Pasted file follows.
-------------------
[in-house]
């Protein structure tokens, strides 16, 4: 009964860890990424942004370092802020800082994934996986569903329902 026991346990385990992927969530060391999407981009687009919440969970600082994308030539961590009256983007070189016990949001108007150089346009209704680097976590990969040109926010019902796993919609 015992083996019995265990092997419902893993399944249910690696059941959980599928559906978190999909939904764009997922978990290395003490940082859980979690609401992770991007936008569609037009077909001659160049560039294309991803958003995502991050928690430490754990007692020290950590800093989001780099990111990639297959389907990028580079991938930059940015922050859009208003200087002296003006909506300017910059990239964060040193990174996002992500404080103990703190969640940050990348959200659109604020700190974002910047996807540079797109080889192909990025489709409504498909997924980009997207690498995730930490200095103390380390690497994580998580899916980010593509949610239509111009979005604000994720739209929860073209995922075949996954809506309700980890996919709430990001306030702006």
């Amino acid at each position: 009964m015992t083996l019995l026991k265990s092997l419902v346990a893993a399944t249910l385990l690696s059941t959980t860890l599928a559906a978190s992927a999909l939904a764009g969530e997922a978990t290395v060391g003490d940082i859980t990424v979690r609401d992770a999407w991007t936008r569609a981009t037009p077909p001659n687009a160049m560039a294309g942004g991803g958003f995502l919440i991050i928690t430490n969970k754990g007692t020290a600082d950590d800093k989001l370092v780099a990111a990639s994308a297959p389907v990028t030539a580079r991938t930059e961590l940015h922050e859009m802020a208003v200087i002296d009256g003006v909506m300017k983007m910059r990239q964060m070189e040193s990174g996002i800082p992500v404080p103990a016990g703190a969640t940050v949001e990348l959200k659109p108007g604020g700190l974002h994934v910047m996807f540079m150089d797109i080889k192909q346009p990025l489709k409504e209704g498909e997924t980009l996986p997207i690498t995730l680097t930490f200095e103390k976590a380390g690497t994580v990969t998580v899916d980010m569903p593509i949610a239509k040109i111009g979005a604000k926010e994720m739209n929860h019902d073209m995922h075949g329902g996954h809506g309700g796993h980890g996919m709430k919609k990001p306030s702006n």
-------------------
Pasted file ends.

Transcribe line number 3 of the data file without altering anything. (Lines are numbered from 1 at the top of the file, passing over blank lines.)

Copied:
């Amino acid at each position: 009964m015992t083996l019995l026991k265990s092997l419902v346990a893993a399944t249910l385990l690696s059941t959980t860890l599928a559906a978190s992927a999909l939904a764009g969530e997922a978990t290395v060391g003490d940082i859980t990424v979690r609401d992770a999407w991007t936008r569609a981009t037009p077909p001659n687009a160049m560039a294309g942004g991803g958003f995502l919440i991050i928690t430490n969970k754990g007692t020290a600082d950590d800093k989001l370092v780099a990111a990639s994308a297959p389907v990028t030539a580079r991938t930059e961590l940015h922050e859009m802020a208003v200087i002296d009256g003006v909506m300017k983007m910059r990239q964060m070189e040193s990174g996002i800082p992500v404080p103990a016990g703190a969640t940050v949001e990348l959200k659109p108007g604020g700190l974002h994934v910047m996807f540079m150089d797109i080889k192909q346009p990025l489709k409504e209704g498909e997924t980009l996986p997207i690498t995730l680097t930490f200095e103390k976590a380390g690497t994580v990969t998580v899916d980010m569903p593509i949610a239509k040109i111009g979005a604000k926010e994720m739209n929860h019902d073209m995922h075949g329902g996954h809506g309700g796993h980890g996919m709430k919609k990001p306030s702006n």